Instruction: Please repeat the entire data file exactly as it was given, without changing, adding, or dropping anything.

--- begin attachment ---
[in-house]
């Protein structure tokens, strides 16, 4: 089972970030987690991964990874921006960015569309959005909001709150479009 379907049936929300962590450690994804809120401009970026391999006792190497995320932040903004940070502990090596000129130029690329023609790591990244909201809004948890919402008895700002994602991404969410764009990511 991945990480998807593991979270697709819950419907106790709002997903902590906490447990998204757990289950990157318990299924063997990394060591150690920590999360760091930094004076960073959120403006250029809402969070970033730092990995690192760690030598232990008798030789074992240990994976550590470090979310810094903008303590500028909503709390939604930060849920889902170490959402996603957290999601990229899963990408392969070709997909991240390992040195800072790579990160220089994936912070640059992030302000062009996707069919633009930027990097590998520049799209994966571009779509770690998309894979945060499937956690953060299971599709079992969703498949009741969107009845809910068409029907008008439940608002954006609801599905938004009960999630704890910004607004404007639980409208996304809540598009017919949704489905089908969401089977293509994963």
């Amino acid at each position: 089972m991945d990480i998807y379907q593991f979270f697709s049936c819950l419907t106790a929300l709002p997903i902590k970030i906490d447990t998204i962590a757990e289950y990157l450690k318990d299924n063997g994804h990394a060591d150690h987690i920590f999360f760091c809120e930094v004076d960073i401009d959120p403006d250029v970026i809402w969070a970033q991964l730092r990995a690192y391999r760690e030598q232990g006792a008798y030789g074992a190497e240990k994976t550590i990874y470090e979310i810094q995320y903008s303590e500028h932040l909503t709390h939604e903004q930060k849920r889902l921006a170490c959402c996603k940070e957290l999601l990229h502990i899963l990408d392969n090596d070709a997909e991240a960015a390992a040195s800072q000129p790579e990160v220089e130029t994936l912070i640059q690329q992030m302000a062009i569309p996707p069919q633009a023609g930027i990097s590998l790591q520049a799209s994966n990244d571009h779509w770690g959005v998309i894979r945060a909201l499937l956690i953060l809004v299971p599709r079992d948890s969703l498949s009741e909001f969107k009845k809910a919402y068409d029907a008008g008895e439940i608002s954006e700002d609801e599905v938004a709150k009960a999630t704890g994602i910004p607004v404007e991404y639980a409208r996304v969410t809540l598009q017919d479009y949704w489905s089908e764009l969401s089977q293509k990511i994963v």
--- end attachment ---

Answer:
[in-house]
């Protein structure tokens, strides 16, 4: 089972970030987690991964990874921006960015569309959005909001709150479009 379907049936929300962590450690994804809120401009970026391999006792190497995320932040903004940070502990090596000129130029690329023609790591990244909201809004948890919402008895700002994602991404969410764009990511 991945990480998807593991979270697709819950419907106790709002997903902590906490447990998204757990289950990157318990299924063997990394060591150690920590999360760091930094004076960073959120403006250029809402969070970033730092990995690192760690030598232990008798030789074992240990994976550590470090979310810094903008303590500028909503709390939604930060849920889902170490959402996603957290999601990229899963990408392969070709997909991240390992040195800072790579990160220089994936912070640059992030302000062009996707069919633009930027990097590998520049799209994966571009779509770690998309894979945060499937956690953060299971599709079992969703498949009741969107009845809910068409029907008008439940608002954006609801599905938004009960999630704890910004607004404007639980409208996304809540598009017919949704489905089908969401089977293509994963």
């Amino acid at each position: 089972m991945d990480i998807y379907q593991f979270f697709s049936c819950l419907t106790a929300l709002p997903i902590k970030i906490d447990t998204i962590a757990e289950y990157l450690k318990d299924n063997g994804h990394a060591d150690h987690i920590f999360f760091c809120e930094v004076d960073i401009d959120p403006d250029v970026i809402w969070a970033q991964l730092r990995a690192y391999r760690e030598q232990g006792a008798y030789g074992a190497e240990k994976t550590i990874y470090e979310i810094q995320y903008s303590e500028h932040l909503t709390h939604e903004q930060k849920r889902l921006a170490c959402c996603k940070e957290l999601l990229h502990i899963l990408d392969n090596d070709a997909e991240a960015a390992a040195s800072q000129p790579e990160v220089e130029t994936l912070i640059q690329q992030m302000a062009i569309p996707p069919q633009a023609g930027i990097s590998l790591q520049a799209s994966n990244d571009h779509w770690g959005v998309i894979r945060a909201l499937l956690i953060l809004v299971p599709r079992d948890s969703l498949s009741e909001f969107k009845k809910a919402y068409d029907a008008g008895e439940i608002s954006e700002d609801e599905v938004a709150k009960a999630t704890g994602i910004p607004v404007e991404y639980a409208r996304v969410t809540l598009q017919d479009y949704w489905s089908e764009l969401s089977q293509k990511i994963v």